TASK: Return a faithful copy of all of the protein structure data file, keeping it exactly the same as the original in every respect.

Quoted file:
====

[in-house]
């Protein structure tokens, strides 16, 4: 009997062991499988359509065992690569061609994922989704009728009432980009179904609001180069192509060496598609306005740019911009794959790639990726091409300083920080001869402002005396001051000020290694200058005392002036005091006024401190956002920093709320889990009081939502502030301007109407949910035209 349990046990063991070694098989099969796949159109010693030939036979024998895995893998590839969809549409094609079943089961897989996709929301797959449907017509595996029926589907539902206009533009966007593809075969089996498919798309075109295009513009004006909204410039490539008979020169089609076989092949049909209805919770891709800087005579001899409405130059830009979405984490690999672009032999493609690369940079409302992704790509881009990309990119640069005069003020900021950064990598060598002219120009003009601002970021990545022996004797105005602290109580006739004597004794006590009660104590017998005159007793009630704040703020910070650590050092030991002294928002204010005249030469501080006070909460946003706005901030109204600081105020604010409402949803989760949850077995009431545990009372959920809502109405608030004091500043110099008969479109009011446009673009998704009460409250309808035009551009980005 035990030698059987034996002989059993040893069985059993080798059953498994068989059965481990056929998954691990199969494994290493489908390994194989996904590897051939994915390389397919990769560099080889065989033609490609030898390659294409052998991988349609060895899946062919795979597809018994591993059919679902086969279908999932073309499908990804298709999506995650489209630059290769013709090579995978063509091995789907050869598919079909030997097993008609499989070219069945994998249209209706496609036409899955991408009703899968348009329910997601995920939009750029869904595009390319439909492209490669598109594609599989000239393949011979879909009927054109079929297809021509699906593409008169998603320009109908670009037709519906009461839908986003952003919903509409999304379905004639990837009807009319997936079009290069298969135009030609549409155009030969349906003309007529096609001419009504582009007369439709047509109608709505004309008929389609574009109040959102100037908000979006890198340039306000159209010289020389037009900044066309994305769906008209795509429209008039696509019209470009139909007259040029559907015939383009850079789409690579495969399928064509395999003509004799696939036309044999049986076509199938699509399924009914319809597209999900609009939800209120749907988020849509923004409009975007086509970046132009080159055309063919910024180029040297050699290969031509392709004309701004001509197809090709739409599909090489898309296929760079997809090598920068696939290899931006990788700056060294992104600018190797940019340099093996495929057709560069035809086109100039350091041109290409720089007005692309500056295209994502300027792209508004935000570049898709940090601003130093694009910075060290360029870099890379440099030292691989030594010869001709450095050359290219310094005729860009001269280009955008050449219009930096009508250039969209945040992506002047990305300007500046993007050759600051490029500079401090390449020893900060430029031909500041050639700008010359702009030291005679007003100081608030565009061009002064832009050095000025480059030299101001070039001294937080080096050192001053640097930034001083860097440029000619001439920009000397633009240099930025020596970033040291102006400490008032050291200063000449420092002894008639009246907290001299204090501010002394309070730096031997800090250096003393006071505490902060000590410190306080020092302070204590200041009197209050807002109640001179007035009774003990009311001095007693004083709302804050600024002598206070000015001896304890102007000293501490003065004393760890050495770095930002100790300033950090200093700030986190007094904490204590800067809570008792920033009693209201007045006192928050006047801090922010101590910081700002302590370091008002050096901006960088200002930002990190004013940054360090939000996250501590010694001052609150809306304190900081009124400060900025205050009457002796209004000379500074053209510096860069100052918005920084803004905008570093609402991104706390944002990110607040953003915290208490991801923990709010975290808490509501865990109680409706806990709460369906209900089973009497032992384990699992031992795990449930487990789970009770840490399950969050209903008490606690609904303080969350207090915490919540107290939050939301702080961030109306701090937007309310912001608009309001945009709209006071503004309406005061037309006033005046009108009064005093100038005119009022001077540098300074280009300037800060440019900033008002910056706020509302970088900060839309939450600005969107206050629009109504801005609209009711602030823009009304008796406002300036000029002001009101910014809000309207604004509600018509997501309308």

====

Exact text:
[in-house]
């Protein structure tokens, strides 16, 4: 009997062991499988359509065992690569061609994922989704009728009432980009179904609001180069192509060496598609306005740019911009794959790639990726091409300083920080001869402002005396001051000020290694200058005392002036005091006024401190956002920093709320889990009081939502502030301007109407949910035209 349990046990063991070694098989099969796949159109010693030939036979024998895995893998590839969809549409094609079943089961897989996709929301797959449907017509595996029926589907539902206009533009966007593809075969089996498919798309075109295009513009004006909204410039490539008979020169089609076989092949049909209805919770891709800087005579001899409405130059830009979405984490690999672009032999493609690369940079409302992704790509881009990309990119640069005069003020900021950064990598060598002219120009003009601002970021990545022996004797105005602290109580006739004597004794006590009660104590017998005159007793009630704040703020910070650590050092030991002294928002204010005249030469501080006070909460946003706005901030109204600081105020604010409402949803989760949850077995009431545990009372959920809502109405608030004091500043110099008969479109009011446009673009998704009460409250309808035009551009980005 035990030698059987034996002989059993040893069985059993080798059953498994068989059965481990056929998954691990199969494994290493489908390994194989996904590897051939994915390389397919990769560099080889065989033609490609030898390659294409052998991988349609060895899946062919795979597809018994591993059919679902086969279908999932073309499908990804298709999506995650489209630059290769013709090579995978063509091995789907050869598919079909030997097993008609499989070219069945994998249209209706496609036409899955991408009703899968348009329910997601995920939009750029869904595009390319439909492209490669598109594609599989000239393949011979879909009927054109079929297809021509699906593409008169998603320009109908670009037709519906009461839908986003952003919903509409999304379905004639990837009807009319997936079009290069298969135009030609549409155009030969349906003309007529096609001419009504582009007369439709047509109608709505004309008929389609574009109040959102100037908000979006890198340039306000159209010289020389037009900044066309994305769906008209795509429209008039696509019209470009139909007259040029559907015939383009850079789409690579495969399928064509395999003509004799696939036309044999049986076509199938699509399924009914319809597209999900609009939800209120749907988020849509923004409009975007086509970046132009080159055309063919910024180029040297050699290969031509392709004309701004001509197809090709739409599909090489898309296929760079997809090598920068696939290899931006990788700056060294992104600018190797940019340099093996495929057709560069035809086109100039350091041109290409720089007005692309500056295209994502300027792209508004935000570049898709940090601003130093694009910075060290360029870099890379440099030292691989030594010869001709450095050359290219310094005729860009001269280009955008050449219009930096009508250039969209945040992506002047990305300007500046993007050759600051490029500079401090390449020893900060430029031909500041050639700008010359702009030291005679007003100081608030565009061009002064832009050095000025480059030299101001070039001294937080080096050192001053640097930034001083860097440029000619001439920009000397633009240099930025020596970033040291102006400490008032050291200063000449420092002894008639009246907290001299204090501010002394309070730096031997800090250096003393006071505490902060000590410190306080020092302070204590200041009197209050807002109640001179007035009774003990009311001095007693004083709302804050600024002598206070000015001896304890102007000293501490003065004393760890050495770095930002100790300033950090200093700030986190007094904490204590800067809570008792920033009693209201007045006192928050006047801090922010101590910081700002302590370091008002050096901006960088200002930002990190004013940054360090939000996250501590010694001052609150809306304190900081009124400060900025205050009457002796209004000379500074053209510096860069100052918005920084803004905008570093609402991104706390944002990110607040953003915290208490991801923990709010975290808490509501865990109680409706806990709460369906209900089973009497032992384990699992031992795990449930487990789970009770840490399950969050209903008490606690609904303080969350207090915490919540107290939050939301702080961030109306701090937007309310912001608009309001945009709209006071503004309406005061037309006033005046009108009064005093100038005119009022001077540098300074280009300037800060440019900033008002910056706020509302970088900060839309939450600005969107206050629009109504801005609209009711602030823009009304008796406002300036000029002001009101910014809000309207604004509600018509997501309308």